So there are a number of different steps required. It is always best to get as much information as you possibly can about any track you’re going to race on. Professional racers arrive at the track with many years of experience, including practice taking those same corners multitudes of times.
For those less experienced, it’s worth researching the track you’re about to race on to so that you know what to expect and can plan your corners. This info is on the internet, you can watch YouTube videos of in-car recordings or just talk to the other drivers who are happy to share their knowledge as everyone wants the other drivers to be driving on the best lines to minimize incidents and car damage.
When to Brake and Where to Look
When actually tackling the corner, you need to start by braking to your maximum capacity at your braking point. This gives you the chance to set up for the turn-in point, which is usually not long after you brake. There’s techniques around light initial touches on the brake to transfer weight or more advanced heel and toe braking, so there’s always new things to learn.
When braking you then need to focus your vision on the apex point of the bend. You tend to drive where you look, so always look at the right things! You then turn at the turn-in point until you reach the apex, where you steadily begin to accelerate. You then steer to the exit point, which is not far beyond the corner, and fully accelerate when the car is straight again.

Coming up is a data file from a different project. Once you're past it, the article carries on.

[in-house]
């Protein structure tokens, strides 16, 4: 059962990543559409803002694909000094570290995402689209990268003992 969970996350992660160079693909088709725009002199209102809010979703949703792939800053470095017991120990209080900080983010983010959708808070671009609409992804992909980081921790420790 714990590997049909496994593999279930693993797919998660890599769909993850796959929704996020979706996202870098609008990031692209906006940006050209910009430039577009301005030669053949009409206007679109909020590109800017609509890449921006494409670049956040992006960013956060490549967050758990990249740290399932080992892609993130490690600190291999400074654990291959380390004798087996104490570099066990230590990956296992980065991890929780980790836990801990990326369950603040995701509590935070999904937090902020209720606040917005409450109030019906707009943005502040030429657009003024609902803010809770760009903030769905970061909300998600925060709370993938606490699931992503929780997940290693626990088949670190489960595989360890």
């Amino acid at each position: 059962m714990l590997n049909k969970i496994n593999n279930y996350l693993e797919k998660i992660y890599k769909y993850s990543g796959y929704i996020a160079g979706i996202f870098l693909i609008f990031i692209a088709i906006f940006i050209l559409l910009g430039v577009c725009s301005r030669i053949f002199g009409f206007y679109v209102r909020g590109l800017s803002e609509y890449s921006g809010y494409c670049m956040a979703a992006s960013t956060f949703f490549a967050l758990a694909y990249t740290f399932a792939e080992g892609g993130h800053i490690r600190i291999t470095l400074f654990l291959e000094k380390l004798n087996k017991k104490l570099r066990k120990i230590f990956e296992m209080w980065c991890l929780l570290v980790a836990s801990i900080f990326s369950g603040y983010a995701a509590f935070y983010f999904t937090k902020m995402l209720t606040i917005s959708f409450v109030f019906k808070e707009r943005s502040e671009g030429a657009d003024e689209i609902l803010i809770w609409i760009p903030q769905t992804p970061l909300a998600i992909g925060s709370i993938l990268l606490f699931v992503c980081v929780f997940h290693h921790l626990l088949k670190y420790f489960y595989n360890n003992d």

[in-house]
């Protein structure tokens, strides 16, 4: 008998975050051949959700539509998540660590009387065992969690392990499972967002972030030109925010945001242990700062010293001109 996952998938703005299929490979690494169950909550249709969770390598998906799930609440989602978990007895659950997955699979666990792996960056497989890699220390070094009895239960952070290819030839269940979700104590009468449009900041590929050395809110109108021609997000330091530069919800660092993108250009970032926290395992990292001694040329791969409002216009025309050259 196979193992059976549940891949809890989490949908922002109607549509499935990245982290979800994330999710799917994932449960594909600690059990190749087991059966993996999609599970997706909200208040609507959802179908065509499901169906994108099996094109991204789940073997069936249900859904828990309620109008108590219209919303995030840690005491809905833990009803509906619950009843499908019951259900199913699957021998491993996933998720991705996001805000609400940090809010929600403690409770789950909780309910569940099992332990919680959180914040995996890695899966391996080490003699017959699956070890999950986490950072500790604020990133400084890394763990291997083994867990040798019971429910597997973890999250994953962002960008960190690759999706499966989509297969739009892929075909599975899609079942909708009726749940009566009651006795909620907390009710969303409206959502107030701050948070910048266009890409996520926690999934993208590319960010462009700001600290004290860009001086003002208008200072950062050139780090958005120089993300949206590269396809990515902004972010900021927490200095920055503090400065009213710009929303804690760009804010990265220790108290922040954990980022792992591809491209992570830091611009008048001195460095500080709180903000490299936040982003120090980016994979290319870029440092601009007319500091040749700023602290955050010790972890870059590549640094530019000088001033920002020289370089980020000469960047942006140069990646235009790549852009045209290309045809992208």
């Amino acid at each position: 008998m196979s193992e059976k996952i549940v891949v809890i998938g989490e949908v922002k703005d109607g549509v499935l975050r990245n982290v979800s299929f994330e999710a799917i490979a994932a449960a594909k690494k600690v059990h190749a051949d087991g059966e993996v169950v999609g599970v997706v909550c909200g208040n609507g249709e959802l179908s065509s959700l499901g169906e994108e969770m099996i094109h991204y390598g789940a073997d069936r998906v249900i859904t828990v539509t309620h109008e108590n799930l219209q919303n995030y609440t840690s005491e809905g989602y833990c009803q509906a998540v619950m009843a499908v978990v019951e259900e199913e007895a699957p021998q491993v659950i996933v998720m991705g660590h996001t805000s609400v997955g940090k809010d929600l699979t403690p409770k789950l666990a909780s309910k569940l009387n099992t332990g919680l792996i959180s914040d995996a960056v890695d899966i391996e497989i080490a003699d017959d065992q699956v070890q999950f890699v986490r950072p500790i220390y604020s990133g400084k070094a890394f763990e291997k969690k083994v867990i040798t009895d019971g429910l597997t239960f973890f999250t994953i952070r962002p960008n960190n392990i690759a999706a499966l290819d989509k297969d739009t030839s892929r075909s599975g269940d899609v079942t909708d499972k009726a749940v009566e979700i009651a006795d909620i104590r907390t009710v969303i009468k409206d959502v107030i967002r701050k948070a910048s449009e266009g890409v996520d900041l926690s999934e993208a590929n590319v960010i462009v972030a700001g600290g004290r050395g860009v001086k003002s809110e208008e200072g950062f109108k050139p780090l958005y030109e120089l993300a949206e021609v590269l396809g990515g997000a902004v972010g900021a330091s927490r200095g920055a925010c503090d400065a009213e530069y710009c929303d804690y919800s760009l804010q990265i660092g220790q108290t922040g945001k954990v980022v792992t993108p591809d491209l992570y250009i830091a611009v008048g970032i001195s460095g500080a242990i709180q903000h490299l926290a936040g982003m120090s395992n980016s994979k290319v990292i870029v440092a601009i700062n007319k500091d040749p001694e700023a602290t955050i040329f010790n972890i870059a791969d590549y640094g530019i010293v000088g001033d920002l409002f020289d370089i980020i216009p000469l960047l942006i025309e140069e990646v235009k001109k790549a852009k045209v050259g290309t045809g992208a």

These are all the ideal outcomes you’re aiming for, but they take a lot of practice, so there are a number of other things you need to know about. For example, the tighter the corner, the more steering you’ll have to do, and the less speed you’ll be able to use through it. A mistake many drivers make is failing to utilise the entire width of the track.
You also have to be aware of what impacts the speed you can take these corners with. Generally speaking, the straighter the corner, the faster you can go through it. This is before considering things like bumps and camber, which we’ll leave aside for simplicity here. ‘Hairpin’ corners require much more deceleration than standard bends, and acceleration comes much later as well, which limits the overall speed significantly.